renedi sans

garden's picture

So what do you think shoot!

Critique welcome and advices. Is it legal and ok too use and to make this alternation for personal use or even commercial???

Renedi sans (inspired by didot).

only few letters.

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Reed Reibstein's picture

So did you open a Didot typeface in FontLab and take off the serifs? Because I think that the specific EULA (End-User License Agreement) for that Didot will govern whether you can use this personally. I'd really doubt that any EULA would let you modify a font and then sell it commercially. But if you made this from scratch (not by opening up a Didot font) based on Didot, then that should be perfectly fine for personal or commercial use.

garden's picture

then it comes just to personal display use. i opened it in illustrator!, playing along a little.

but where could I find didot sketches to start vectoring them?

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golden ratio of passion. sansogno.coastaldisturbance.com

Miss Tiffany's picture

Even for personal use you could be stepping on someone's toes. Some people will say you shouldn't worry about it, but if you respect the type designer and his work perhaps you will keep this in your box of tricks and only use it for a logo or something. If this is Hoefler's Didot I'm pretty sure you aren't supposed to be reverse engineering it. However, I do think it is kosher to use in Illustrator for logos and such.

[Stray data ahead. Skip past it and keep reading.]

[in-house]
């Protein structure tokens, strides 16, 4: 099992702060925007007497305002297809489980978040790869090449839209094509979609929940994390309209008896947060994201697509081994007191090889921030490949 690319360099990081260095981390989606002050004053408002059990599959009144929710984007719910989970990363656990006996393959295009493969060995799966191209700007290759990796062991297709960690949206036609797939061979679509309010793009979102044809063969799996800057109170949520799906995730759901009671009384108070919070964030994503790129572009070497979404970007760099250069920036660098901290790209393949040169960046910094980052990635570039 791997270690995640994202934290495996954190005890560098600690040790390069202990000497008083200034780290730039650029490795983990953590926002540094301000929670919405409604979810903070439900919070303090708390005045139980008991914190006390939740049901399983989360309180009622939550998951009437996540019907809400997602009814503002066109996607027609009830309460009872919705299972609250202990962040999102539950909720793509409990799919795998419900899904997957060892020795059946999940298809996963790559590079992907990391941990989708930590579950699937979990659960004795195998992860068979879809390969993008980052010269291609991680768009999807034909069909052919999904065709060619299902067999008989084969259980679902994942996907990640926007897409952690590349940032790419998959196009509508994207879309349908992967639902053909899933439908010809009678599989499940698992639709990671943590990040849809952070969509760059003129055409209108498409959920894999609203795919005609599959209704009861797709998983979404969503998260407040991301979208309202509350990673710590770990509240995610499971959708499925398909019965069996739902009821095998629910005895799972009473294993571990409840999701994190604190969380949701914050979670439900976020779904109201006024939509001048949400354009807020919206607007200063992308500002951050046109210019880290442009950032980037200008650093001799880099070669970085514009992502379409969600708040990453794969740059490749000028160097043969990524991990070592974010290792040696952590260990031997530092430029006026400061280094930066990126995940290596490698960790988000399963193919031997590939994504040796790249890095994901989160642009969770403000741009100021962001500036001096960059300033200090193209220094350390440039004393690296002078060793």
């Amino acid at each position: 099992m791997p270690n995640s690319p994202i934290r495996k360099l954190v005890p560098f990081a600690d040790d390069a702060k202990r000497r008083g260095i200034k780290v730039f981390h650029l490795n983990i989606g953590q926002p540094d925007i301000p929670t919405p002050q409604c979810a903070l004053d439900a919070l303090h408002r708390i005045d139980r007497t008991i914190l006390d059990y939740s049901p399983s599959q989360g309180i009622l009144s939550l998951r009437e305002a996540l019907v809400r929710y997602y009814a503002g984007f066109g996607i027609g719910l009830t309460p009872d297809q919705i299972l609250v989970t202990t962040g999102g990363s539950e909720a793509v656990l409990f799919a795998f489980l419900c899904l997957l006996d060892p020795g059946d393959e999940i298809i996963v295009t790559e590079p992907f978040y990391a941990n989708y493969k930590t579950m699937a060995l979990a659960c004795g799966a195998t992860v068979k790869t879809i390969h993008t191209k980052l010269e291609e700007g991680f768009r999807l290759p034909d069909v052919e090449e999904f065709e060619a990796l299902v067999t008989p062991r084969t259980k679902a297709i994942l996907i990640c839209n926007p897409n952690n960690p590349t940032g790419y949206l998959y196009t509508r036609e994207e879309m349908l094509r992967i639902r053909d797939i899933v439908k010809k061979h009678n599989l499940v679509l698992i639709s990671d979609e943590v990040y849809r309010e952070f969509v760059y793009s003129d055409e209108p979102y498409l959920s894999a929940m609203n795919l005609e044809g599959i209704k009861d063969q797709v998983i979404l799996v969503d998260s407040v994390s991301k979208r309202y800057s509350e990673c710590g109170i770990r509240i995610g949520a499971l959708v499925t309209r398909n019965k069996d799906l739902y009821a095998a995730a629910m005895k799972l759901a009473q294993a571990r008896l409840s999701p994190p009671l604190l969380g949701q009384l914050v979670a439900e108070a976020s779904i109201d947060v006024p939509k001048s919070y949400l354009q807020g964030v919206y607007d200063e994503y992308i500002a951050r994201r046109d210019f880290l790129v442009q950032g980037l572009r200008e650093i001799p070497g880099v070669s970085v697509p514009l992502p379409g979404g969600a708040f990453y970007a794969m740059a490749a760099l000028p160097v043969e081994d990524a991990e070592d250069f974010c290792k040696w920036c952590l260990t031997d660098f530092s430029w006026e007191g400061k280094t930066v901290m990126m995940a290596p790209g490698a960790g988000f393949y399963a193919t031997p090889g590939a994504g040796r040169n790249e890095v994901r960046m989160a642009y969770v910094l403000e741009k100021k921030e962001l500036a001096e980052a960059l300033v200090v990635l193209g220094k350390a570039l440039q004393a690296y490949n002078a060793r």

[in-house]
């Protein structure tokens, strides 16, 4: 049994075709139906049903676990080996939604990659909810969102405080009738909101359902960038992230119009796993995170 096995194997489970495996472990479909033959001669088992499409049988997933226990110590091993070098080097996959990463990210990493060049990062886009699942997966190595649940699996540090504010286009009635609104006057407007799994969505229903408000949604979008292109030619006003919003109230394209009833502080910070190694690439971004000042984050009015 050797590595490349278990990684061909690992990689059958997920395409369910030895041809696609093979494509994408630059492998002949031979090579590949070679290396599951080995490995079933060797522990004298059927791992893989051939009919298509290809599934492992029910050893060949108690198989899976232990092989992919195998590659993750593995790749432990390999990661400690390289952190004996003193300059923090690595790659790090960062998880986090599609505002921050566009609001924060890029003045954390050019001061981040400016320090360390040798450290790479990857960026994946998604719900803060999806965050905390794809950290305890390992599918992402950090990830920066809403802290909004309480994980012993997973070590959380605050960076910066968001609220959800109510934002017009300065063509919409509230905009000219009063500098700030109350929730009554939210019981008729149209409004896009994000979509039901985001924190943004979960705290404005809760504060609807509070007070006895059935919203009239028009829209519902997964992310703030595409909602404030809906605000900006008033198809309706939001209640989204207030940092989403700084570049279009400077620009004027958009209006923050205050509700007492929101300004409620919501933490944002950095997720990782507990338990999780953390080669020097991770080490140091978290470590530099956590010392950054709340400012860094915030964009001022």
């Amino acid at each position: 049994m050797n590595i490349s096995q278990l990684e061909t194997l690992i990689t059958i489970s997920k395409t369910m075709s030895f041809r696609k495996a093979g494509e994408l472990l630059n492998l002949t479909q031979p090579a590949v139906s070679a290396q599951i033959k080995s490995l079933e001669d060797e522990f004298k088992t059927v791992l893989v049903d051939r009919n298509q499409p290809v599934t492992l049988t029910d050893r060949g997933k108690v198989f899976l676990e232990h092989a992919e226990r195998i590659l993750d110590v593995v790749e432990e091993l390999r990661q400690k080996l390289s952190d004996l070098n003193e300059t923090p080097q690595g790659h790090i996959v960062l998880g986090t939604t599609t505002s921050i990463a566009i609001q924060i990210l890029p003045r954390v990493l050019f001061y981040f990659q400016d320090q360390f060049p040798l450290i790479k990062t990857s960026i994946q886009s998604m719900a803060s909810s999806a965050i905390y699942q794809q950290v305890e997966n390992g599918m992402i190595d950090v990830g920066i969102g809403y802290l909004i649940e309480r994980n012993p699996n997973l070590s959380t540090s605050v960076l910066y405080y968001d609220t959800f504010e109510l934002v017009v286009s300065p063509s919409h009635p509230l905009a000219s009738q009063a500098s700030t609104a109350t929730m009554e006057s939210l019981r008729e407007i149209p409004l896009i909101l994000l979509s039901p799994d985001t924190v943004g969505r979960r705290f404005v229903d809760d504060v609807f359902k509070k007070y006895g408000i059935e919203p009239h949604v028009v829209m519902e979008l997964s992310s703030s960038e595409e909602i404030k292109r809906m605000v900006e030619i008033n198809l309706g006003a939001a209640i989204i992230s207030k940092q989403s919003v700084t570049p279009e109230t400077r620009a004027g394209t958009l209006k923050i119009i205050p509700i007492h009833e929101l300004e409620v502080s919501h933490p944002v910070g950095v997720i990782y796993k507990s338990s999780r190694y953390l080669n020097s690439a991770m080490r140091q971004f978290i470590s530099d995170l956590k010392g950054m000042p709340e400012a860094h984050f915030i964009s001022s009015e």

Reed Reibstein's picture

Sandro, I meant that you could digitize Didot based on an old printed specimen, which is where all the current Didots began -- to my knowledge, to base it off a printed version and then modify it to suit your needs should be perectly fine. As Miss Tiffany said, the key is to respect the type designers.

garden's picture

Yes, I have respec, that is why I ask someone to explain. Where could I get that old printed specimens? Or sketches?
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golden ratio of passion. sansogno.coastaldisturbance.com

dan_reynolds's picture

I do not believe that there are any Didot family sketches of letters to find. But you could find very old books printed with types cut by the Didot family. These would probably all be in French. Aside from France, tehre may be copies of some of these works in rare books libraries. I suggest contacting the nearest rare books libraries in your area. Some large University libraries collect rare books.

Otherwise, you could look at old printer specimen books, like ATF catalogs, old Monotype or Linotype catalogs, etc., and try to get a feel from those how Didone-style letters looked in various point sizes. Maybe some of the Photo Lettering Inc. catalogs could help?

Lastly, quite a lot of gravestones and engravings and other prints from the first half of the 19th century were made using vaguely Didone letters. You could look at these for visual reference as well.

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